Firewall – Concept, types of firewall and how it works

We explain what a firewall is, what it is for and how this system works. Also, the types that exist and the Windows firewall.

The firewall is a first defense step in the world of computer networks.

What is a firewall?

In computing, and more specifically in telecommunications, it is understood by firewall (in English) or firewall to a system or device capable of allowing, limiting, encrypting or decoding communication traffic between a computer (or a local network) and the rest of the Internet, preventing unauthorized users or systems from having access.

A firewall can be either physical or digital, that is, a device or a piece of software, and in both cases It is only a first defense step in the world of computer networks, essential but not sufficient to guarantee security against cyber attacks and third-party intrusions.

This type of technology borrowed its name from the fire prevention mechanism that is usually applied in green areas or vulnerable buildings, and that consists of a wall or a vacant area, free of any flammable content, which limits the indefinite expansion of the fire in case of fire.

The precursors of the firewall emerged during the 1980s, when the Internet was still a recent field of knowledge and the margin of damage possible through the hack or cyber terrorism.

Since the first massive cyberattacks by digital viruses and worms in the early following decade, digital protection has been expanded and perfected, at the rate that new pieces of harmful software appear, known as malware.

What is a firewall for?

A firewall prevents the entry or exit of unauthorized communications.

A firewall serves, simply put, to interrupt unauthorized or suspicious connections between a computer system or computer, and the Internet. This cuts off remote communication between malicious users (hackers) and the local system, or between pieces of malware stealthily installed on the system and outside of it, thus preventing it from operating as a spearhead in the cyber invasion.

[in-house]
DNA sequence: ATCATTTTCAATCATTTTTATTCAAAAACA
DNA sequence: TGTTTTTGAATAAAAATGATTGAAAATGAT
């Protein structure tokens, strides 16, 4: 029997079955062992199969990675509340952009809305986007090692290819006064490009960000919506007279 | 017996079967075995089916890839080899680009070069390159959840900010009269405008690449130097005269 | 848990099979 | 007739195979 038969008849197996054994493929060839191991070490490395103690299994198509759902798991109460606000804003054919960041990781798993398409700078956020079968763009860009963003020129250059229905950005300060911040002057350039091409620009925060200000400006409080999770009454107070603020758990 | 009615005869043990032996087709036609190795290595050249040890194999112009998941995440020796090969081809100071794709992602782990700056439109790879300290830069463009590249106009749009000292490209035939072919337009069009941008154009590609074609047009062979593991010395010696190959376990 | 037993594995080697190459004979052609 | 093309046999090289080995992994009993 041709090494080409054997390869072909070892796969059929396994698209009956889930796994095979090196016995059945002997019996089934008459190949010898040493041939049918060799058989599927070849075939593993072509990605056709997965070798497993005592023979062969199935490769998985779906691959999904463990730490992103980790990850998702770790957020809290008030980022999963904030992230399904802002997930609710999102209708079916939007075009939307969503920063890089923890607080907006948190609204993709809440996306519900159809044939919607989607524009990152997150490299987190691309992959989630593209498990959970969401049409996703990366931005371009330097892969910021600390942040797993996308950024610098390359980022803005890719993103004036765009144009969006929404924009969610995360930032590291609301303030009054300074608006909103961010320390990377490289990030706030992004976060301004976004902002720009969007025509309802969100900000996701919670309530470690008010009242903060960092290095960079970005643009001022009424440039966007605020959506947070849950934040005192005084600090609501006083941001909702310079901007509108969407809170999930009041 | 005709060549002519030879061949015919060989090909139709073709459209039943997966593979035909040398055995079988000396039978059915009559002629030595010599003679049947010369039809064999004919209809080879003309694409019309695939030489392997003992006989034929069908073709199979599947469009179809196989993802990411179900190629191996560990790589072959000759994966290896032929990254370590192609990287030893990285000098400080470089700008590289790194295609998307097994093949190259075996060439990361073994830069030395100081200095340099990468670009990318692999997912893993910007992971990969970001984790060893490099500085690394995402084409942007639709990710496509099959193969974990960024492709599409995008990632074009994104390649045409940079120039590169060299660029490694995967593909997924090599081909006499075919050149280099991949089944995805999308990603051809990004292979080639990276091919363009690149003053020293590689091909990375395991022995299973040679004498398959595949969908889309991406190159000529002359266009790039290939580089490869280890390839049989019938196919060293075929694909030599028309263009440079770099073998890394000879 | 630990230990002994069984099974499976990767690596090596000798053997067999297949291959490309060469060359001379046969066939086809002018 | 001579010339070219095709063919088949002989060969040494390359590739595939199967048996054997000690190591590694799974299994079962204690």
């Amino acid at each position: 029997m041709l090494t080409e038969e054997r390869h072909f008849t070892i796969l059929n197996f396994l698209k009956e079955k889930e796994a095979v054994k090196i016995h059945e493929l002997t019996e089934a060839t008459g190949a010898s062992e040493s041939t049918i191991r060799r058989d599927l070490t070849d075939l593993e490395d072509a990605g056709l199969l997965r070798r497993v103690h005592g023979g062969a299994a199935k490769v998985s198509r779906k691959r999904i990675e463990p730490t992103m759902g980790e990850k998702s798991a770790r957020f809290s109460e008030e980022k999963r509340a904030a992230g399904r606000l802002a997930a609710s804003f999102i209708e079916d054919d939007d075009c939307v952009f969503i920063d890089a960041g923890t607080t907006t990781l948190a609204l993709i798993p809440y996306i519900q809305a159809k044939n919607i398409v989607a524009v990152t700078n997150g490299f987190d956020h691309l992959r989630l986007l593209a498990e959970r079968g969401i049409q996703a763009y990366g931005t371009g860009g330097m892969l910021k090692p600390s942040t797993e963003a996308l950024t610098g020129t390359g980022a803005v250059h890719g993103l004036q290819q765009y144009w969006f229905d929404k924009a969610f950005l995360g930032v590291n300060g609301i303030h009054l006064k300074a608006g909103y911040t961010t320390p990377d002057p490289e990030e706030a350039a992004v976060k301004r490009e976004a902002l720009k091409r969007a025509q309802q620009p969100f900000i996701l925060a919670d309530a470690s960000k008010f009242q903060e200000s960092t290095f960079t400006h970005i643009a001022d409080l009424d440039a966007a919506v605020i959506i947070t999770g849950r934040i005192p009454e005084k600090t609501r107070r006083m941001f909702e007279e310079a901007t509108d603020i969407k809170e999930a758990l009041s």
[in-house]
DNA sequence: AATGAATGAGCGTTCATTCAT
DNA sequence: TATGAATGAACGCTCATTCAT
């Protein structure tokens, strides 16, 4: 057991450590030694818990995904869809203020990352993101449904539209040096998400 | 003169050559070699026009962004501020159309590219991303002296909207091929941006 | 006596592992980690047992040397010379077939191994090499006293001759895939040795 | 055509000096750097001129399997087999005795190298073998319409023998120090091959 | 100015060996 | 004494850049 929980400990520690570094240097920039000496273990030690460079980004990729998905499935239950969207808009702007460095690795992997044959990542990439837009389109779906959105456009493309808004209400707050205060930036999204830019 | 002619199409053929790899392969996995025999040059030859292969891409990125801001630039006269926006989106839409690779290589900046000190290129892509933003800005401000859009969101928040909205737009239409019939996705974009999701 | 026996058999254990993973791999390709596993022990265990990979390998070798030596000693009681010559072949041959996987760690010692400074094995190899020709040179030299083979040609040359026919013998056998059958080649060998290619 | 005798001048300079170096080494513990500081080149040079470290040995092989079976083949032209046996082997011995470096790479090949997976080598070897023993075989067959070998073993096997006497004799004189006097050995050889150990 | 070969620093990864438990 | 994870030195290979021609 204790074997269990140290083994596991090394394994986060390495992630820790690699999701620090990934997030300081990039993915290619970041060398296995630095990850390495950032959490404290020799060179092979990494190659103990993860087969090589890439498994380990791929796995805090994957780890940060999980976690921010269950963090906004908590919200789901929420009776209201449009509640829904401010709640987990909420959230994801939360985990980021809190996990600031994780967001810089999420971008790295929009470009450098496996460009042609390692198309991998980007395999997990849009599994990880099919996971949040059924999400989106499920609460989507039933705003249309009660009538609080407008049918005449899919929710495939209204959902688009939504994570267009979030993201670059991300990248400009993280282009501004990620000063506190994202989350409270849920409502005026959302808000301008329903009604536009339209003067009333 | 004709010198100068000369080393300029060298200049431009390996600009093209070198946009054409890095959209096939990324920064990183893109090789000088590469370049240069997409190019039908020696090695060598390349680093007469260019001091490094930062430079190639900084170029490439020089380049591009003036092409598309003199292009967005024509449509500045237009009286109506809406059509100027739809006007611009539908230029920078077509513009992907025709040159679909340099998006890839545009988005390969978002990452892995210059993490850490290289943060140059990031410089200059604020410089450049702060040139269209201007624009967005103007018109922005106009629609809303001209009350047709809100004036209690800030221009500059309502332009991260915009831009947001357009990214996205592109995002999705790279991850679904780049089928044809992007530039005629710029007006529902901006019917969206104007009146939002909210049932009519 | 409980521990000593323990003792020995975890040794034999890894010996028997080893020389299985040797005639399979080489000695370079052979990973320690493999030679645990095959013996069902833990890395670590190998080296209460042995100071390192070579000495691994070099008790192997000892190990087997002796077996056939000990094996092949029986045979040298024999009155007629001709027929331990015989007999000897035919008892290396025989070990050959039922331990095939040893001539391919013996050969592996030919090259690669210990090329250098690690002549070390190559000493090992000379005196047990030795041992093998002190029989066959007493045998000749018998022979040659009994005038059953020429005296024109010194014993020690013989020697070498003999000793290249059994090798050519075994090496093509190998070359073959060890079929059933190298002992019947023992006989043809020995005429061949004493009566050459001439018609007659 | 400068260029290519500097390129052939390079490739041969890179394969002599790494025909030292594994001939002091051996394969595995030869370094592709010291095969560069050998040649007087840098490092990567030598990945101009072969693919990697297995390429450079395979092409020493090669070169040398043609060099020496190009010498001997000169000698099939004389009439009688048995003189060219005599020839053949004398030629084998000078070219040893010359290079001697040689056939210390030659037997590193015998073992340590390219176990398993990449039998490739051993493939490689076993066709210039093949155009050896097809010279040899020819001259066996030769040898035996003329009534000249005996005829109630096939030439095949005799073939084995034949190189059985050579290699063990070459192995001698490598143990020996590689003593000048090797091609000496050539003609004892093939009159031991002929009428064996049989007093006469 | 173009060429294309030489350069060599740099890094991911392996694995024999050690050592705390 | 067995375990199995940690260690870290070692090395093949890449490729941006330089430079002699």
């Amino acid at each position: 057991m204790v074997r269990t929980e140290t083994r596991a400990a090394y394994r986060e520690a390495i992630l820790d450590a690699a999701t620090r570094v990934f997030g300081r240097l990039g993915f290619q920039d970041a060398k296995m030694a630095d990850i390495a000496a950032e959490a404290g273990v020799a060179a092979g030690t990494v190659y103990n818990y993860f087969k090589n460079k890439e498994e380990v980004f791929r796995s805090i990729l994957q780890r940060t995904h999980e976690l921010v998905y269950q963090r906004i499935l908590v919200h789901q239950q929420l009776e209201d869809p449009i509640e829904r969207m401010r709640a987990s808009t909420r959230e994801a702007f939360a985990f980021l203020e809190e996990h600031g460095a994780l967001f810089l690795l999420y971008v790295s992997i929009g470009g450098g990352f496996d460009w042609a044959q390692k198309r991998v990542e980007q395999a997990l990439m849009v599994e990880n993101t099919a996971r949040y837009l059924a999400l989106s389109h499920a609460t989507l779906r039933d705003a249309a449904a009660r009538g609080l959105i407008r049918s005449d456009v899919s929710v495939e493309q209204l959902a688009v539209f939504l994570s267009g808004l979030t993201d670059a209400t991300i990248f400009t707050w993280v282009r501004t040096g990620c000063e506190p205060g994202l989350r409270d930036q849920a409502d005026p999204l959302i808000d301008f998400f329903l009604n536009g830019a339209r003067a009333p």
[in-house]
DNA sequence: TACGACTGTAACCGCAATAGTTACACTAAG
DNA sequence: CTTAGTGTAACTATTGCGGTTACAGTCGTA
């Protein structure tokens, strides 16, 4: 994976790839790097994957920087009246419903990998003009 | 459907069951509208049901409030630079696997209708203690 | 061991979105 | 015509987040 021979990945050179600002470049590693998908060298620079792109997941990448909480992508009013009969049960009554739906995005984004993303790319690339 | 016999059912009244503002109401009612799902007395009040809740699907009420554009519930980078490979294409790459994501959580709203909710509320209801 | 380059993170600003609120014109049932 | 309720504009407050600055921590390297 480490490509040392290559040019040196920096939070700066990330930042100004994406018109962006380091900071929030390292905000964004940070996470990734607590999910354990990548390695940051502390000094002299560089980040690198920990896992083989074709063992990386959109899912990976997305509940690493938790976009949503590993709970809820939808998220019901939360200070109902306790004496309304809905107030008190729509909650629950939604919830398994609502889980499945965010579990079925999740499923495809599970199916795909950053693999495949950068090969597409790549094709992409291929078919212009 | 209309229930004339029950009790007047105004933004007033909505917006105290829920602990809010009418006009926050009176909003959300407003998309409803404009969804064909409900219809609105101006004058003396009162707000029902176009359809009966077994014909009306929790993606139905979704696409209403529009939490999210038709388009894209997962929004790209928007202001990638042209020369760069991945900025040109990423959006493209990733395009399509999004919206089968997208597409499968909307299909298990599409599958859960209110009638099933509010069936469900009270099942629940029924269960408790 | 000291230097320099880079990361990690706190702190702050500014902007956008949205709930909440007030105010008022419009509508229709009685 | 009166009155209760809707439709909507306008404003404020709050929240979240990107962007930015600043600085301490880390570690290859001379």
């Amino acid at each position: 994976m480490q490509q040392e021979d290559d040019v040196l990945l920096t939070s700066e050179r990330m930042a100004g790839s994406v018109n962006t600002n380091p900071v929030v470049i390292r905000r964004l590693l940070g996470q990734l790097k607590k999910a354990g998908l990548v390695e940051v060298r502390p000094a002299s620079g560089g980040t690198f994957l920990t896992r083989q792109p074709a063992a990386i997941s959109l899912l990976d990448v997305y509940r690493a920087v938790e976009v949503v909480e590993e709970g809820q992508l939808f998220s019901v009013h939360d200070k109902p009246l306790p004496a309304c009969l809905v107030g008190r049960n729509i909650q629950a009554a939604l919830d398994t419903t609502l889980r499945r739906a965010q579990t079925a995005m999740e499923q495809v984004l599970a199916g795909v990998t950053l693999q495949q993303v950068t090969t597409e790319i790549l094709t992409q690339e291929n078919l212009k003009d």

It is, therefore, a guard who prevents the entry or exit of unauthorized or suspicious communications, based on criteria of discernment that are updated from time to time.

How does a firewall work?

Firewalls distinguish between allowed and dangerous or suspicious connections, based on different procedures, such as:

  • Firewall policies. Using IP numbers and other identification systems, the firewall suspends any communication request that does not come from the internal network or from the system itself, disguising all internal resources behind its own IP, so that no one can monitor them from within. outside.
  • Content filtering. Through a system of exclusion rules in which the user can have the last word, the firewall distinguishes between problematic, suspicious or unsafe content, and those that are left to the user’s discretion. Thus, access to entire web pages or servers can be blocked as a precaution.
  • Antimalware services. Many firewalls have built-in virus and malware definitions provided by various defensive programs, in order to also help keep these malicious programs from spreading.
  • IPR services. The Deep Packet Inspection (IPP or DPI) procedures are called this: Deep Package Inspection), which adds a second layer of security to the system, reviewing the deep content of the information packets received.

Types of firewall

The personal firewall is chosen and installed by the user.

There are the following types of firewall:

  • Gateway application level. Applies only to specific applications considered risky, such as FTP servers or free exchange of information between users (P2P). It is usually very efficient, but it imposes a drain on system resources.
  • Walkway level circuit. Monitors the establishment of TCP or UDP connections through security sessions.
  • Network layer firewall. It operates based on the inspection of IP addresses and the exchange of IP packets, using alternate data such as the MAC address.
  • Application layer firewall. It already operates on the basis of applications, controlling its way of reaching the Internet, for example, through Proxys.
  • Personal firewall. Firewalls chosen by the user and installed in the system to meet the individual requirements of use of the system.

Windows firewall

Microsoft’s famous operating system, called Windows, includes firewall software among its self-defense options. This option was included in the System Security Center from its version XP Service Pack 2, seeking to offer greater control and defense of the stability of the system for its users.

This firewall is updated along with the other Windows applications to keep up with cyber threats, and activates automatically unless there is some other antivirus or firewall software that has the connection management privileges, in which case the Windows firewall will remain disabled.